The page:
They explained that the internet “consists of tens of thousands of independently managed networks, interconnected through contractual peer-or-pay arrangements by which the data packets are exchanged. Each of these networks is called an ‘Autonomous System’ (AS), meaning that network independently controls the access to and from all its internal network nodes. Users inside that AS connect to other users in other networks through that AS’ own gateway servers.”

They added that “[f]or data traffic to move, addresses of senders and recipients are needed. These ASs are each assigned a unique ‘Autonomous System Number’ (ASN) to identify itself globally for receipt of information packets. Each AS controls a set of ‘internet protocol’ (IP) addresses assigned in blocks of consecutive numbers. 5 These blocks are assigned much like telephone number area codes; for example, blocks in the US are now regulated in the US by the Federal Communications Commission (FCC).”

AFP Photo Romeo Gacad

Data moves through the internet across “intervening ASs as small data ‘packets’ with their destination IP addresses attached. Each router in the transited networks looks at the destination IP address in the packet and forwards it to the next and closest AS according to a ‘forwarding table.’  The‘glue’ holding the Internet together uses two forms of software ‘protocols’—the Internet Protocol (IP) [RFC971] and the Border Gateway Protocol (BGP) [RFC 4271],” they said. “The IP defines how information is exchanged between end systems at the network level, and requires that every device connected to the Internet (such as a computer or a router) will have a unique global address, its IP address.” In the same way snail mail requires both a sender’s and a recipient’s address, information transmitted over the internet have digital addresses for senders and recipients, and they follow digital paths in a manner similar to how physical mail and packages are sent across physical space, such as post office hubs.

“The servers hosting the ‘Border Gateway Protocol’ (BGP)—the key Internet routing protocol—build these forwarding tables which are shared across each contributing AS,” Demchak and Shavitt explained. “Within the BGP forwarding tables, administrators of each AS announce to their AS neighbors the IP address blocks that their AS owns, whether to be used as a destination or a convenient transit node.”

The researchers noted that errors “can occur given the complexity of configuring BGP, and these possible errors offer covert actors a number of hijack opportunities.”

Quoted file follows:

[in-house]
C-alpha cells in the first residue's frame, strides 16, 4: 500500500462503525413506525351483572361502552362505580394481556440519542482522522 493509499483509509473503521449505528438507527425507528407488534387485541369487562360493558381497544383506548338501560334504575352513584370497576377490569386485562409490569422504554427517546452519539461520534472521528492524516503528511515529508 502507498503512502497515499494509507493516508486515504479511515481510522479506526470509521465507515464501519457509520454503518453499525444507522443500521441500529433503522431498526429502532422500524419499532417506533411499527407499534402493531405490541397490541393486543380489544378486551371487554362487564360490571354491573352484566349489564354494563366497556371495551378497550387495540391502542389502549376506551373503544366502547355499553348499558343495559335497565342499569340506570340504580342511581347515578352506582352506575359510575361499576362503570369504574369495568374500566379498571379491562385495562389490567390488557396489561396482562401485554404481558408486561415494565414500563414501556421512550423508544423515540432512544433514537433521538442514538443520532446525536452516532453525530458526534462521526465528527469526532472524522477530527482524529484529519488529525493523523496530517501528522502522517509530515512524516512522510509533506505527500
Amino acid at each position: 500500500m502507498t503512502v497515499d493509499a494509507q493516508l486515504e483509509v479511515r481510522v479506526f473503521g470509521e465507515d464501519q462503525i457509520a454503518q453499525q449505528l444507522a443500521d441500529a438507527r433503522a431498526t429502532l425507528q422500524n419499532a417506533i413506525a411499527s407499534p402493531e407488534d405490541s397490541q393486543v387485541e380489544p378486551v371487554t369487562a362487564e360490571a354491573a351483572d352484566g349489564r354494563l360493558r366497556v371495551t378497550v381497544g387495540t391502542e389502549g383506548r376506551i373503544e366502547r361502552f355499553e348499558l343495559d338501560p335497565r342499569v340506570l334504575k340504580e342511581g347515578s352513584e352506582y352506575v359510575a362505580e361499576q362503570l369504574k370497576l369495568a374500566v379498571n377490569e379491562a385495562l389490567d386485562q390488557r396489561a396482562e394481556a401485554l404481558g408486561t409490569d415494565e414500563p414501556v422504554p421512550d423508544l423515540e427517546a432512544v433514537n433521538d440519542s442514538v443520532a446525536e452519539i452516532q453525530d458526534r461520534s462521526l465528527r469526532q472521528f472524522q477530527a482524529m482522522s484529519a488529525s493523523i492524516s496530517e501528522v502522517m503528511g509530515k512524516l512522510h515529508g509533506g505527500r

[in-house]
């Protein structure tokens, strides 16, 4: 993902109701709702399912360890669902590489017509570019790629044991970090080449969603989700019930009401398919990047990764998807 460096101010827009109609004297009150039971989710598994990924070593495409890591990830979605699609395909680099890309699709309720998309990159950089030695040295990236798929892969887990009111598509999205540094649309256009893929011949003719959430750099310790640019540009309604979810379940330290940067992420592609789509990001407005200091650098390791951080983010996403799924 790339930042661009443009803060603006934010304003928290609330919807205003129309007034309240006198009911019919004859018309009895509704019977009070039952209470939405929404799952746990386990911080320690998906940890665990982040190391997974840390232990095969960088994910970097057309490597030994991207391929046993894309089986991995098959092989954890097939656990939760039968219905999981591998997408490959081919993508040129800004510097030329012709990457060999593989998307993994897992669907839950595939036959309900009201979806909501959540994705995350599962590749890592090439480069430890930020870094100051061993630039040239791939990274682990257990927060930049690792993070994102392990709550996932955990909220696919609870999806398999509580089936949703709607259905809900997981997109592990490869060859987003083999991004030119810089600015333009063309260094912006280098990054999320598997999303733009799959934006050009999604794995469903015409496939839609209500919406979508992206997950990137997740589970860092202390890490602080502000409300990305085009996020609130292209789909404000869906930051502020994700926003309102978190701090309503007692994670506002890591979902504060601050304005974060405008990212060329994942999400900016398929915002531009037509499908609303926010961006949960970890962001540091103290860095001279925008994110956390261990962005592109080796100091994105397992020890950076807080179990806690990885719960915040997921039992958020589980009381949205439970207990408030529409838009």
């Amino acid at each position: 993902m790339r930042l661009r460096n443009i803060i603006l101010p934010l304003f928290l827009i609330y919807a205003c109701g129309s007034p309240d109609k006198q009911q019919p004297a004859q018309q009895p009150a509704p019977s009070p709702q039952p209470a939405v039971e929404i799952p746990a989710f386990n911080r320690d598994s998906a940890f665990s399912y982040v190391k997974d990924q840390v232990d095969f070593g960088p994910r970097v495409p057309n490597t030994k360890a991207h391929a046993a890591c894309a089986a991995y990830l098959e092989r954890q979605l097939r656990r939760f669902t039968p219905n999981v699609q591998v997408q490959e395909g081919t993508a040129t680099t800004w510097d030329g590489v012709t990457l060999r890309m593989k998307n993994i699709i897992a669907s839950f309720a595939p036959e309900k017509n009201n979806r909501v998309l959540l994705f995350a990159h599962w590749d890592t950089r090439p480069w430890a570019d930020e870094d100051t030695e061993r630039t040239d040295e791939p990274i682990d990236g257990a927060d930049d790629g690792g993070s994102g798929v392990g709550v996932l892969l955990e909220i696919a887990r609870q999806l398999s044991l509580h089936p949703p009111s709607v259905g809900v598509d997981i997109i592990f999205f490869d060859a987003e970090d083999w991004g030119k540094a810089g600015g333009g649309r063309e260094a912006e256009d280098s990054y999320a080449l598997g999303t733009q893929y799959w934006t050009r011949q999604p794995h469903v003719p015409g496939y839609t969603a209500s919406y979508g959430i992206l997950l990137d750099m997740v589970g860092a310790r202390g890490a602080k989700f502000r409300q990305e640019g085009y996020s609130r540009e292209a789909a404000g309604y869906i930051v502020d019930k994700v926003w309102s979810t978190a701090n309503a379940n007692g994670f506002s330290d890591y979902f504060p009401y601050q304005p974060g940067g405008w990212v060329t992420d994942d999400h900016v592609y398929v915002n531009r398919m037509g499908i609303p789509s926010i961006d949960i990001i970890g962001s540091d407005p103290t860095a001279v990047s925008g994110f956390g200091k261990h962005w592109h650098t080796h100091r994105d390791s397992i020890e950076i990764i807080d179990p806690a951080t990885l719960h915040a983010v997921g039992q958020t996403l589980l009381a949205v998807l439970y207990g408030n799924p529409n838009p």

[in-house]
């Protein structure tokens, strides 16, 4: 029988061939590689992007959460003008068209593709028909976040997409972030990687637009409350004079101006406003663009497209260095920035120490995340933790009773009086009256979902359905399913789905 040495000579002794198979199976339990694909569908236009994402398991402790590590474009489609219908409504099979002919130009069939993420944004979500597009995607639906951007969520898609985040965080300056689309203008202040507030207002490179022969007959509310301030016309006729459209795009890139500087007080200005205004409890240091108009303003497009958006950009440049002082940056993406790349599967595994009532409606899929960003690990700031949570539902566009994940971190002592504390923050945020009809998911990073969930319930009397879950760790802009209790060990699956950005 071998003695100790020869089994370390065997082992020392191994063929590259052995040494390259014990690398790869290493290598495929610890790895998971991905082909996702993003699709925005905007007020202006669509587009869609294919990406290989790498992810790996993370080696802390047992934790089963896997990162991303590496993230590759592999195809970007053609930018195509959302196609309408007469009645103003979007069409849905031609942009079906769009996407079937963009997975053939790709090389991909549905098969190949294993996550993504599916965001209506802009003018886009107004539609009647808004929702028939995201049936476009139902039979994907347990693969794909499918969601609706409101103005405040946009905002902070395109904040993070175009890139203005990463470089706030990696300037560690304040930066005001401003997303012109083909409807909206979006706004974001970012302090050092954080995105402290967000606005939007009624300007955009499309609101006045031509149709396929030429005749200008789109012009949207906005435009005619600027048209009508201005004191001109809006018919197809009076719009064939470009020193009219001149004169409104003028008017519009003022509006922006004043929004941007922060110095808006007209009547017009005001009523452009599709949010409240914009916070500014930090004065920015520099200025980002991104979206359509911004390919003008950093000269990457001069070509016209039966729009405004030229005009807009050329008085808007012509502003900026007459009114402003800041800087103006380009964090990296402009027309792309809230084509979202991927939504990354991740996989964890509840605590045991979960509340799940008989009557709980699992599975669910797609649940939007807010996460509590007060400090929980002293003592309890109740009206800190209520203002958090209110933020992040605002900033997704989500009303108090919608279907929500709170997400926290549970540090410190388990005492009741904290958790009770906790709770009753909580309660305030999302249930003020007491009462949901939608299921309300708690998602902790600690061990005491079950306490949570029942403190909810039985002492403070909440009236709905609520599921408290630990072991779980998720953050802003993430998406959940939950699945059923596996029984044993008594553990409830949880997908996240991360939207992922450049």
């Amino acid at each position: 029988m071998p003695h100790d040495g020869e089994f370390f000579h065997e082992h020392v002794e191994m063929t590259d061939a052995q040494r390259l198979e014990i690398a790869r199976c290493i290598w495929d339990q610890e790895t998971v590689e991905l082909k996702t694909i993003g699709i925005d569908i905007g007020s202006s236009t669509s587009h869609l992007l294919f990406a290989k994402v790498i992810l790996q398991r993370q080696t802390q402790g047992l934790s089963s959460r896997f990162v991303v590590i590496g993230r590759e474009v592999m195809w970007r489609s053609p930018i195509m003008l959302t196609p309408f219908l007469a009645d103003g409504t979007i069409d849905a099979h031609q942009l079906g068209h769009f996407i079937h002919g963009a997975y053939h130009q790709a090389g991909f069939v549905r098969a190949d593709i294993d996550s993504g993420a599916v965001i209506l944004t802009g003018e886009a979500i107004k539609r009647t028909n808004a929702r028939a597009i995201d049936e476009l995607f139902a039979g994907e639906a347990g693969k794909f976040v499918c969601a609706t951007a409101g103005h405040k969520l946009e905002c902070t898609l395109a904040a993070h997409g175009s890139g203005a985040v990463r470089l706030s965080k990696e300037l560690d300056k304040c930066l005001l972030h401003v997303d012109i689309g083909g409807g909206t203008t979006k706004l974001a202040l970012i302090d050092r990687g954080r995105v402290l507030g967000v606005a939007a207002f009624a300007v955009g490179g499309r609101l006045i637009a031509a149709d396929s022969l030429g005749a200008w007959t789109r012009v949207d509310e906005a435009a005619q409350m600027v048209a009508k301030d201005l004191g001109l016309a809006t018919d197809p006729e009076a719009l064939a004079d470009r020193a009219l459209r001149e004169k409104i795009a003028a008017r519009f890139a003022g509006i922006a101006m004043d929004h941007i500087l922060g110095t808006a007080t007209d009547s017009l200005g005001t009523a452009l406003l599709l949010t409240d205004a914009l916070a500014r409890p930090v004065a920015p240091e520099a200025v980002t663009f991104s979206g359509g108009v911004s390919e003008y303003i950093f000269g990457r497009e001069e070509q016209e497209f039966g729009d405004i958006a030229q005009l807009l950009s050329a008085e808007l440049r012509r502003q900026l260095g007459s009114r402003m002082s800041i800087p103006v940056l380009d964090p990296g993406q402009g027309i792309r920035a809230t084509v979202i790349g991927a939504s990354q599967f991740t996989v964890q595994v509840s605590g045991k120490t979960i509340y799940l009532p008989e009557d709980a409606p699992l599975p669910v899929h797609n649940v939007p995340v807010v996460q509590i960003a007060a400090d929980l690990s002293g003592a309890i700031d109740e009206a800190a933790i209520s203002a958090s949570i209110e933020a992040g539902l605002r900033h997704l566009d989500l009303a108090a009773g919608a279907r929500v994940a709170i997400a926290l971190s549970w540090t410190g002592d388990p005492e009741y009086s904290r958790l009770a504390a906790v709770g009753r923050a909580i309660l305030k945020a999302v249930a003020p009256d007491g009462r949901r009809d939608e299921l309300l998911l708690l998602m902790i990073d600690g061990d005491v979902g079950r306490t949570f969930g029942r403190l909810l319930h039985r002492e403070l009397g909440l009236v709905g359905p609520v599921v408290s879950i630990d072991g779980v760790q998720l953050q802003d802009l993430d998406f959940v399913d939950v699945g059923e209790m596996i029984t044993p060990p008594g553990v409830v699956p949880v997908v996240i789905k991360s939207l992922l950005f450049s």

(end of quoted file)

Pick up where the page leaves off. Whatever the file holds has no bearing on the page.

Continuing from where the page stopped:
Creating and pulling off a successful BGP hijacking attack, they wrote, “Is complex, but much easier with the support of a complicit and preferably large-scale ISP [internet service provider] that is more likely to be included as a central transit point among a sea of ASs.”

They noted that, “most BGP hijacks are the work of government agencies or large transnational criminal organizations with access to, leverage over, or control of strategically placed ISPs.”

The researchers cited two such attacks: In 2008, Pakistan Telecom “accidentally hijacked all YouTube traffic for several hours as administrators make mistakes in using routing to censor a clip considered non-Islamic.” Then, on April 8, 2010, they said, “China Telecom hijacked 15% of the Internet traffic for 18 minutes in what is believed to be both a large-scale experiment and a demonstration of Chinese capabilities in controlling the flows of the internet.”

Researchers at BGProtect LTD based on the DIMES project [DIMES] at the

Tel Aviv University built a route-tracing system for monitoring BGP announcements and distinguishing patterns that suggest accidental or deliberate hijacking across many routes simultaneously, and down to the individual city where the BGP hijacking happened.

This was the technique Demchak and Shavit were using when they noticed “unusual and systematic hijacking patterns associated with China Telecom.”


It has been 11 years since Estonia and its government suffered a crippling cyber-attack—the first known cyber-attack of an entire country—over a statue now known as the Bronze Soldier, a World War II memorial of a soldier wearing a Red Army uniform, his head bowed and his fist clenched that now stands in a quiet part of a cemetery on the edge of Estonia’s capital, Tallinn.

Originally called the “Monument to the Liberators of Tallinn,” the statue also stands for the United Soviet Socialist Republic’s (USSR) hard-won victory over the Nazis to Russian speakers in Estonia, according to a BBC report. Ethnic Estonians did not see the statue in the same way, according to the same report. To them, the Bronze soldier symbolized the oppression of the USSR. So, in 2007, the Estonian government decided to move the Bronze soldier from the Tallinn city center to the military cemetery where it now stands.

This incident triggered outrage in Russian-language media and Estonia’s Russian speakers took to the streets to protest—actions that were exacerbated by false reports claiming the statue had been destroyed along with nearby Soviet war graves.

Tallinn erupted into two nights of rioting and looting on April 26, 2007, leaving one dead, 156 people injured, and resulting in the detention of 1,000 people. On April 27, 2007, Estonia was hit by major cyber-attacks—some of which lasted for weeks.

The online services of Estonian banks, media outlets and government agencies were taken down by unprecedented levels of internet traffic. At the time, it was the biggest concerted set of dedicated denial of service (DDOS) attacks in the world, in which massive volumes of spam were sent by botnets (robot networks) and unrelentingly humungous numbers of automated online requests swamped the targeted servers.

In the physical world, Estonians could not use ATMs or online banking services, which flickered on and off. Government workers could not communicate with each other via email. Media outfits couldn’t deliver the news.

The chaos was like warfare, without any actual casualties. It was as if a science-fiction horror story had come to life: Hostilities were unleashed and affected the delivery of government services, banking systems, and communications.

Could this happen in the Philippines? Perhaps. But there are worse things than massive cyber-attacks that cripple your purchasing power and render you blind to the news for weeks. There are also cyber-attacks that hijack sensitive or vital information.   To be continued